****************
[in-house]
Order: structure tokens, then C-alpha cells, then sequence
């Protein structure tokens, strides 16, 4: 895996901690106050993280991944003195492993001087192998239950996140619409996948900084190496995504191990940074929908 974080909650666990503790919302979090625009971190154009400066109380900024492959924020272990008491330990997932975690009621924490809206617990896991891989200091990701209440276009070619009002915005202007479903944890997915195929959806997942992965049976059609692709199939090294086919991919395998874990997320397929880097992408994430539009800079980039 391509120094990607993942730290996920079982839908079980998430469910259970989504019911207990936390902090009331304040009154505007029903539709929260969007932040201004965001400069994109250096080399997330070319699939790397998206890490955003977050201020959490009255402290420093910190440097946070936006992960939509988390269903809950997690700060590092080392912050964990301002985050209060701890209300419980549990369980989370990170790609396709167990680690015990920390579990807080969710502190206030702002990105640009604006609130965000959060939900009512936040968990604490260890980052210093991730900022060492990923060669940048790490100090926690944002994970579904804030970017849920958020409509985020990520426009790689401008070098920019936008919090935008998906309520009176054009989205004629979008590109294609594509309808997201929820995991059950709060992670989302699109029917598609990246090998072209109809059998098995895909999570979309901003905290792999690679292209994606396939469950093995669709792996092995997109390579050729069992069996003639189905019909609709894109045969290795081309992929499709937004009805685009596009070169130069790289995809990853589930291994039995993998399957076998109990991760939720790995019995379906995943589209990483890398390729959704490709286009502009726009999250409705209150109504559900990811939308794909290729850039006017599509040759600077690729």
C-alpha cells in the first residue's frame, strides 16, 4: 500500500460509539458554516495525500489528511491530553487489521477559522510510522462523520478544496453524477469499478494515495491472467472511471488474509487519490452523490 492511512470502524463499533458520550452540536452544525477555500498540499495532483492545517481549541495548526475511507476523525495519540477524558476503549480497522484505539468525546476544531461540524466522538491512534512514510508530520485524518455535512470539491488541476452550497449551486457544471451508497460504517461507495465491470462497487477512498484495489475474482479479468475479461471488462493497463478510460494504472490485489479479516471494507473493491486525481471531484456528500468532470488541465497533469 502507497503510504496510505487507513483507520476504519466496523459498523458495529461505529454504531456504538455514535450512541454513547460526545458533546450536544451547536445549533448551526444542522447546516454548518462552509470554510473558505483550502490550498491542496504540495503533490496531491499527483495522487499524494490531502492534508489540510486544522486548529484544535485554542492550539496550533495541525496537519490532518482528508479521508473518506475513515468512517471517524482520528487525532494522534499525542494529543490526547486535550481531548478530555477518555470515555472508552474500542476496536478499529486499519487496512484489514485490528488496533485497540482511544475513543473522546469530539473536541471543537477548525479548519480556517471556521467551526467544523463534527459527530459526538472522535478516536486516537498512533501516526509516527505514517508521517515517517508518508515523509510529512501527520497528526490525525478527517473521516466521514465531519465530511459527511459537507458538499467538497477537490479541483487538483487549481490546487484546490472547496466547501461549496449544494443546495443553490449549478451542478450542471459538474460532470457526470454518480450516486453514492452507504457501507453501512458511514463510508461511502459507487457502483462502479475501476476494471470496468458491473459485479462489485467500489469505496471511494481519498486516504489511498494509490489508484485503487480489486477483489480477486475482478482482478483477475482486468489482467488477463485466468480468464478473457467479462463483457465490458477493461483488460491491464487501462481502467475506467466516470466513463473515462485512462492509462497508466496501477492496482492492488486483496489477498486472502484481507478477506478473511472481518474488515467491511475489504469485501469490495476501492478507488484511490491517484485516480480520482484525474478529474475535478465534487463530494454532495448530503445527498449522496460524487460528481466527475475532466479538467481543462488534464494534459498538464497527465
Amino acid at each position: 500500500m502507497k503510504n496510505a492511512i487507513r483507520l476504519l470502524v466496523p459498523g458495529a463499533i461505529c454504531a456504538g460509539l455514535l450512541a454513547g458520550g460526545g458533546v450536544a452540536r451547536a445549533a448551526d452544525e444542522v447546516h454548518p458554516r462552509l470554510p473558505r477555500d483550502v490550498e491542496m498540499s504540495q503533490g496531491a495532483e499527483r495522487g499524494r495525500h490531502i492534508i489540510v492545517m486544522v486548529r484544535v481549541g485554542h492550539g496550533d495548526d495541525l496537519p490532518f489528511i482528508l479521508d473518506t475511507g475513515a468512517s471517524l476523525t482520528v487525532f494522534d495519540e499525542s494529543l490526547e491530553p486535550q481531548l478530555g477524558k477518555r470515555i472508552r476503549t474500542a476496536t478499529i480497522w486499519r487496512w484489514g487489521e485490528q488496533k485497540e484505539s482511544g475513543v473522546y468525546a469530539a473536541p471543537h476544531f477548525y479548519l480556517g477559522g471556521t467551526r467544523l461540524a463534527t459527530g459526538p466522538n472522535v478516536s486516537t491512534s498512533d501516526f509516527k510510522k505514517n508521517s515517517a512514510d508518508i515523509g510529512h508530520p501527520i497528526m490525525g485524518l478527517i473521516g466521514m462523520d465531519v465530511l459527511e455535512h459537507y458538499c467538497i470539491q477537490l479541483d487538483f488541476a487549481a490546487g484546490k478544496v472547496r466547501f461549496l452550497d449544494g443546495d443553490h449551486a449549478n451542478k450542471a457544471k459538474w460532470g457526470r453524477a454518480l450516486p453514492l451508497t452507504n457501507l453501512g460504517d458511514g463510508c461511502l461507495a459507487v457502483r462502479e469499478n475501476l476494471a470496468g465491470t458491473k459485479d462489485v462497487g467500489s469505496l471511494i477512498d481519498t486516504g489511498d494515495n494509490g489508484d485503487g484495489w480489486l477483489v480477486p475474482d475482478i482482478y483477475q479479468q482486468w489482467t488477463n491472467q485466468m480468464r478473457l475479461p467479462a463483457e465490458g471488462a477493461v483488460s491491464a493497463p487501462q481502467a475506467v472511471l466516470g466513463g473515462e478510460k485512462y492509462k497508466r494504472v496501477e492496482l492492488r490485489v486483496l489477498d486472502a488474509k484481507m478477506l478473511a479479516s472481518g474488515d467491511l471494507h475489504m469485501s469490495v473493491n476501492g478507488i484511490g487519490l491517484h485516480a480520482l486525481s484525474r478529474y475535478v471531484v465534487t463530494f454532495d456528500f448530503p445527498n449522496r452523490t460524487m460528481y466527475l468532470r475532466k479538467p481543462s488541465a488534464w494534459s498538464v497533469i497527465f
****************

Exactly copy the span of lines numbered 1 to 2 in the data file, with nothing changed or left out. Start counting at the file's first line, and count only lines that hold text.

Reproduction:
[in-house]
Order: structure tokens, then C-alpha cells, then sequence